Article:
When a man places 40 dozen eggs on the conveyor in the check-out line at the grocery store, it begs the question: What’s he going to do with all of them?
This happened to Kim Becker in Ames, Iowa. The man’s answer left her so gobsmacked, she posted it on Facebook:
Swine Genetics International (SGI) is about 20 minutes from that store.
“That could have been me or it could have been a number of people here,” SGI Chief of Operations Michael Doran says about the supermarket run.
SGI has three barns that can house up to 180 boars, from which workers collect samples a couple of times a week. Doran says that semen is shipped around the world — sometimes fresh, sometimes frozen. But the semen is fragile, so to preserve its viability, companies like SGI combine it with a solution called an extender.
“The whole purpose of an extender is to extend the life of the semen,” says Benny Mote, a swine extension specialist at the University of Nebraska-Lincoln. “It gives nutrients to the sperm so they will keep swimming,” and it dilutes the semen so one collection can be divided into many doses.
Mote says most companies ship fresh swine semen because it doesn’t hold up well when frozen and then thawed.
In the early days of artificial insemination, he says, extenders often contained egg yolks. SGI still does that, though most of the handful of companies supplying the $191 million annual domestic market for boar semen have switched to other ingredients.
Al Wulfekuhle, a longtime hog farmer and breeder in the northeast Iowa town of Quasqueton, says buying semen for his sows gets him better quality pigs than just letting the animals mate. He is able to work with his genetics supplier to receive sperm with the traits he thinks are most important, and without the characteristics he would prefer to avoid.
“The advantage is that they do all the research and collect the top boars,” Wulfekuhle says.
Artificial insemination is more practical for other reasons, too, Mote says. First, it means one boar’s semen can be widely distributed, leading to more pregnancies and, eventually, more market hogs. That’s important because U.S. producers send more than 170 million pigs to be slaughtered each year.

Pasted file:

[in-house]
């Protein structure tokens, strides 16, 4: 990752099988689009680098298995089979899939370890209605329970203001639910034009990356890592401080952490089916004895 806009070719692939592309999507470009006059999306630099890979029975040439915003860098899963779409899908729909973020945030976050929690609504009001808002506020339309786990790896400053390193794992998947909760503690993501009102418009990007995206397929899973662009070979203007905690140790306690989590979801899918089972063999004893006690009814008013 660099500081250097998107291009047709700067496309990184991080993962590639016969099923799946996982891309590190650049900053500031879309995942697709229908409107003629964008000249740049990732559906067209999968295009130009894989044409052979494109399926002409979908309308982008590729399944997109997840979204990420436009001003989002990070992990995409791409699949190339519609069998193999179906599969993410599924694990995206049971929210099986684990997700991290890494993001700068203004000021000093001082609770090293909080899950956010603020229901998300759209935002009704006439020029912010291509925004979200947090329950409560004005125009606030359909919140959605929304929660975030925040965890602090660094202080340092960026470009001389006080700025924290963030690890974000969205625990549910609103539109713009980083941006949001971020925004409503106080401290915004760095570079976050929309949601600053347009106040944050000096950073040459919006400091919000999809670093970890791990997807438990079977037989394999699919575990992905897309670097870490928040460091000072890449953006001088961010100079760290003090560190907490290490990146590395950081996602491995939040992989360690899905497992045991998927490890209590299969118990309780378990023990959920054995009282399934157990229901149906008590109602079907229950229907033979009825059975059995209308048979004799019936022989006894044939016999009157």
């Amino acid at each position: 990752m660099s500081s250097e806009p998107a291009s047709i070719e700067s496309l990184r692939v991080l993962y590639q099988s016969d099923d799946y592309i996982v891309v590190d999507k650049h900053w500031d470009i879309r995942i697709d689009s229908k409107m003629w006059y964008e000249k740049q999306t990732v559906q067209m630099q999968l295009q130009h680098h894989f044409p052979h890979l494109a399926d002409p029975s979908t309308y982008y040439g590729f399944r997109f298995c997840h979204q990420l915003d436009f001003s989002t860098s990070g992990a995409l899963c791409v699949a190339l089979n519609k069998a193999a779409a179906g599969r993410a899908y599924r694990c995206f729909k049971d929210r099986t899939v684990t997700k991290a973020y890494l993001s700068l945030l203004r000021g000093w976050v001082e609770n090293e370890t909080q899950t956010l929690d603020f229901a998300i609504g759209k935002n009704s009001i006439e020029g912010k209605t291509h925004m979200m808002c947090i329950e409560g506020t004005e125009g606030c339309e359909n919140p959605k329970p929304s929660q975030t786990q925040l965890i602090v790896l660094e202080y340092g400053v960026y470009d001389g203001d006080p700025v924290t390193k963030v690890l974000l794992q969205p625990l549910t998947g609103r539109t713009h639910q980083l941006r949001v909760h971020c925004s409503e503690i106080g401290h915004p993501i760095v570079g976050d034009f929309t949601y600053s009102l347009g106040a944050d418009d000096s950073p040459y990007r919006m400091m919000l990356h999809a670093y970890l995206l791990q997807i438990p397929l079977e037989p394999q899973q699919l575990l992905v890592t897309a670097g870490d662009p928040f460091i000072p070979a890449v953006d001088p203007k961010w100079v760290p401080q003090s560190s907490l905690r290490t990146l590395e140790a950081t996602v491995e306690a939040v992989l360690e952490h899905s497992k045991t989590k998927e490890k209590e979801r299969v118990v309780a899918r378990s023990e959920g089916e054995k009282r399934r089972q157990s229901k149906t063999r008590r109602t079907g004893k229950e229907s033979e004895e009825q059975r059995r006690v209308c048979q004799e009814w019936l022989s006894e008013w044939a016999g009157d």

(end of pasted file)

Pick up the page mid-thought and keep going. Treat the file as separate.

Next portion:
“Your labor cost is significantly less by not having to have that many boars around,” Mote says of producers, noting most places now have only one or two boars per farm. “The safety and the welfare of the labor is a lot better because boars are notorious for being mean and causing injury.”
Wulfekuhle keeps a boar around just to provide the pheromones that trigger ovulation in the sows. Otherwise, he buys fresh, not frozen semen, as do most U.S. pork producers, who these days are doing upwards of 95 percent of all breeding with artificial insemination.
While some of the basic biology has become obsolete, Wulfekuhle says Mother Nature can still throw a wrench into the best-laid plans.
“You get semen twice a week and you have all these animals ready to breed,” he says, “and then you have a snowstorm or an ice storm.” He’s had to drive to meet a delayed courier in an attempt to get fresh semen while sows are in heat.
SGI says it tries to guarantee the semen will do its job when the time comes, whether it’s shipped fresh or packed frozen into shipping crates with liquid nitrogen. But Doran remains evasive when it comes to why —and how — SGI uses those store-bought eggs.
“There's a foundation, and using a lot of natural ingredients you could find at a grocery store, and it's evolved over time,” he says. “We feel like we've developed and evolved a proprietary recipe that, as we see both in the U.S. and abroad, we have a very high degree of success with.”
Besides that, he says milk also once was an ingredient in extenders. So be on the lookout for someone buying an inordinate amount of milk at the supermarket in a hog-producing state.